Maternal Drinking And Son’s Testicular Cancer: The Next Step

The first challenge is that testicular cancer is rare and therefore limits the number of cases for analysis in any but the largest prospective studies. While the obvious solution to the problem of rare diseases is to conduct a case-control study, in the case of testicular cancer prospective data may be more important than the convenience of easily available cases.

Testicular cancer incidence appears to be increasing worldwide. Despite growing concern over this increase, many aspects of testicular cancer epidemiology remain puzzling. So far, science provides few answers for its etiology or the geographic and temporal discrepancies in its incidence. Unfortunately, further evidence about the causal factors for testicular cancer will not be quickly forthcoming.

One reason for this lack of progress is a general problem in all cancer research, the long duration between exposure and diagnosis, often decades later. There are other more specific challenges as well: the rarity of the disease and the difficulty of obtaining unbiased reports of maternal pregnancy behavior.

The second challenge is the concern about asking women to report their behavior decades later, even after their child has been diagnosed with cancer. It makes sense to assume that reporting might be differentially affected by knowing a child’s cancer status. This challenge becomes even greater in the context of the known stigma over drinking during pregnancy. While this stigma serves an important purpose in encouraging pregnant women to abstain, leading to health benefits for their children, it also means that women are highly likely to underreport their actual use. While systematic underreporting is not ideal, differential reporting by case status introduces bias that cannot be overcome by having large numbers of cases.

The rarity of testicular cancer suggests that a case-control design should be used, while the concerns over bias directly contraindicate such a design. So, if case-control studies run the risk of biased exposure assessment and cohort data do not produce enough cases for definitive analysis, where does testicular cancer research go from here?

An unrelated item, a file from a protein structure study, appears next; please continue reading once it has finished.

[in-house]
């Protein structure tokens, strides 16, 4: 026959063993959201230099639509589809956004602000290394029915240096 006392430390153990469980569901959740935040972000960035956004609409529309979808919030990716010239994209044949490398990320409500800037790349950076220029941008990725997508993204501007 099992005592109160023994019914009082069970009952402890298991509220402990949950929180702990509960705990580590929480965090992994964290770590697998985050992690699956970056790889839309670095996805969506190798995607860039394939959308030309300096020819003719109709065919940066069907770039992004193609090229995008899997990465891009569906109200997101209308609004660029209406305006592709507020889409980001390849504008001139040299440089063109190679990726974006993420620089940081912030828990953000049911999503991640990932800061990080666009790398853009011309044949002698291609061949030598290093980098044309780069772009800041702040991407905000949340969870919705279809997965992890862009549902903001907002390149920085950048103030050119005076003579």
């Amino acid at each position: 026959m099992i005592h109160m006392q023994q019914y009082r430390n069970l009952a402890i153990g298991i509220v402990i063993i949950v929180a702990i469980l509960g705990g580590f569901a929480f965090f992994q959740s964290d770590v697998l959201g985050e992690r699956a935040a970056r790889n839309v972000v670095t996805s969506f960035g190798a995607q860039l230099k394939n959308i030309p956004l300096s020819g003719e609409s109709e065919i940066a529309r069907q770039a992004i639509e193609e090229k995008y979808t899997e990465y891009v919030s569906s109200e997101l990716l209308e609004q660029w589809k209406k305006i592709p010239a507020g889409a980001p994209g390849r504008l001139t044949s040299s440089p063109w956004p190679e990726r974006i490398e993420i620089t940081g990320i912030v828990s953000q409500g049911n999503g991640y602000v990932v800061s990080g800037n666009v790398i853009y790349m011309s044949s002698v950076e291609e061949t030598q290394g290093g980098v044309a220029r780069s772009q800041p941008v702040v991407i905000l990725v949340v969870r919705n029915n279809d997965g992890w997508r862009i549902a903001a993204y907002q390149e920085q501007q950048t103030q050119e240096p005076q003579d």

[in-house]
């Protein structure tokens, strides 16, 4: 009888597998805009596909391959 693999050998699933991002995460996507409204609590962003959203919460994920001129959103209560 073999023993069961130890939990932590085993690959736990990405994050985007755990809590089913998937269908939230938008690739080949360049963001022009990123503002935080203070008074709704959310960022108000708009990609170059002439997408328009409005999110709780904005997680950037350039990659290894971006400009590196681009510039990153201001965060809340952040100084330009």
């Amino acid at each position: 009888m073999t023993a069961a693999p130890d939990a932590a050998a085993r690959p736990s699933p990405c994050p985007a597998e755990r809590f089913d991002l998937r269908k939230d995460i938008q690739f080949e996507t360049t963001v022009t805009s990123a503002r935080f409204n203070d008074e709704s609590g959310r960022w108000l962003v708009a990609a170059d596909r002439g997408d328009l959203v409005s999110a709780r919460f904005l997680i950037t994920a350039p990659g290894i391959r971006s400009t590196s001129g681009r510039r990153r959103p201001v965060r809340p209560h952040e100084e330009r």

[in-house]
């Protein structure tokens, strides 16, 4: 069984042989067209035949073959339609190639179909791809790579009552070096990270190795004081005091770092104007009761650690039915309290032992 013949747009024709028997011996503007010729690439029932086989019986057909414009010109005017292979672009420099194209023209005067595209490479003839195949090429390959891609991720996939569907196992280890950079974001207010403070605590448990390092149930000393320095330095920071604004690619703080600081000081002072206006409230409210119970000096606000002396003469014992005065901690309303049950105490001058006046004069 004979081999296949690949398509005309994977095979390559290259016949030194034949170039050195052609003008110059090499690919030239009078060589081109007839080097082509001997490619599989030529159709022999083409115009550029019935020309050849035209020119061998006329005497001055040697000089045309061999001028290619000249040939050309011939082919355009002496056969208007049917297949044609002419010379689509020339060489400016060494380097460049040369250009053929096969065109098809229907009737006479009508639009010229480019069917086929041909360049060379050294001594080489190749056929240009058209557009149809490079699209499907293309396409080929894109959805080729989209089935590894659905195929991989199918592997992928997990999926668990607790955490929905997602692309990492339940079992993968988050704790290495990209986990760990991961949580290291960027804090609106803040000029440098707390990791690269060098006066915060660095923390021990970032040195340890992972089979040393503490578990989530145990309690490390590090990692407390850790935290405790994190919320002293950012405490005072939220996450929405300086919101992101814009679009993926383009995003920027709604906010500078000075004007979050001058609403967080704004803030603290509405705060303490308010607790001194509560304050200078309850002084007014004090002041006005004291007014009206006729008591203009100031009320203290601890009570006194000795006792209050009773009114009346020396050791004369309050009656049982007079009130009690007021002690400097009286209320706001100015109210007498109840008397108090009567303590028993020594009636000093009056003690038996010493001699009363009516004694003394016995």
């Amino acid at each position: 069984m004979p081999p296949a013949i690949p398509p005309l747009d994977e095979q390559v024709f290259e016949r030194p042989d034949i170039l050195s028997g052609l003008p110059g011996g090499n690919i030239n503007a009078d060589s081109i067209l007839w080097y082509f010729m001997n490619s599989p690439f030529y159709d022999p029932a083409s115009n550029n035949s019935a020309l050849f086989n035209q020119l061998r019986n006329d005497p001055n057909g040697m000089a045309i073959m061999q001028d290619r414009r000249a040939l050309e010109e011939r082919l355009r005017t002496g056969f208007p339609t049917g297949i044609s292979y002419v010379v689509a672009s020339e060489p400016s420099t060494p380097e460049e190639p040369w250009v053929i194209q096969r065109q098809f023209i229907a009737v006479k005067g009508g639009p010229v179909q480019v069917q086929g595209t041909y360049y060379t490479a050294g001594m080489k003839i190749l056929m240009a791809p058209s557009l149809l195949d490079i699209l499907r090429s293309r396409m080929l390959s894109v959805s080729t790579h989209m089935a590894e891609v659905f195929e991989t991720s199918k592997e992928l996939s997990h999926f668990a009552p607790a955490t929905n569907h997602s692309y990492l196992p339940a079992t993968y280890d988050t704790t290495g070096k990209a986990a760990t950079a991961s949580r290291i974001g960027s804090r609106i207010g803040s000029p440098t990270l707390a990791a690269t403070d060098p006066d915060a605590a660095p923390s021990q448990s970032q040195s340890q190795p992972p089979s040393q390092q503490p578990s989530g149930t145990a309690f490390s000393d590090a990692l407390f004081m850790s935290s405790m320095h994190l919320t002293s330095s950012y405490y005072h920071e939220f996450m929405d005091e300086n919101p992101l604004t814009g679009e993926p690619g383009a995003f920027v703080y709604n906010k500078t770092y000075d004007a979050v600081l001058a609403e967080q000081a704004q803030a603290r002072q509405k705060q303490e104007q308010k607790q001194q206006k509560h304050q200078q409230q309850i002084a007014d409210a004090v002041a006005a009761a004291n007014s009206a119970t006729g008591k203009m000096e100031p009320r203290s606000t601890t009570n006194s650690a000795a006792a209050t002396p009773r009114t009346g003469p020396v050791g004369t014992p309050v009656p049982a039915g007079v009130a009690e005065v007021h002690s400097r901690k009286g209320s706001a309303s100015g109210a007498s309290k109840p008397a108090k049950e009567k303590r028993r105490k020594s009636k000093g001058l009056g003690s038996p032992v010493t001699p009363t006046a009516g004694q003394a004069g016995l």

Of course public health will always benefit from the creation of new, well-designed and managed longitudinal cohort studies. Unfortunately, the cost and logistics are frequently prohibitive to produce a study with enough participants to investigate rare outcomes. Instead, we would like to suggest that cancer registries provide the ideal opportunity for a solution. The Scandinavian countries, as well as many American states, have population-based cancer registries in place and also either maintain birth registries or collect maternal smoking behavior on birth certificates. These countries are also those that would most benefit from breakthroughs in testicular cancer research as they have the highest testicular cancer rates in the world. Ideally, some large cohorts or countries with cancer registries may already have data on maternal alcohol consumption and should be urged to use this resource to enhance the body of available evidence. Large cohorts with prospectively collected maternal drinking could link to cancer registries, potentially making older data available now for a new purpose. Alternatively, governments have but to add collection of maternal drinking behaviors to their birth certificates and eventually it would be possible to evaluate the association with testicular cancer. This solution would build upon existing cancer registry and birth certificate infrastructures in order to produce high quality data from population-based cohorts, thereby reducing bias and avoiding small sample sizes. Opportunities for investigating the effects of other prenatal exposures on testicular cancer would also be presented by this approach. For testicular cancer - a rare cancer thought to originate from prenatal exposure but diagnosed decades later – linking cancer data to prospectively collected data on maternal pregnancy behavior may be the only way to determine the true causes of increasing incidence.

Written Morgana L. Mongraw-Chaffin, MPH and Barbara A. Cohn, MD

as part of Beyond the Abstract on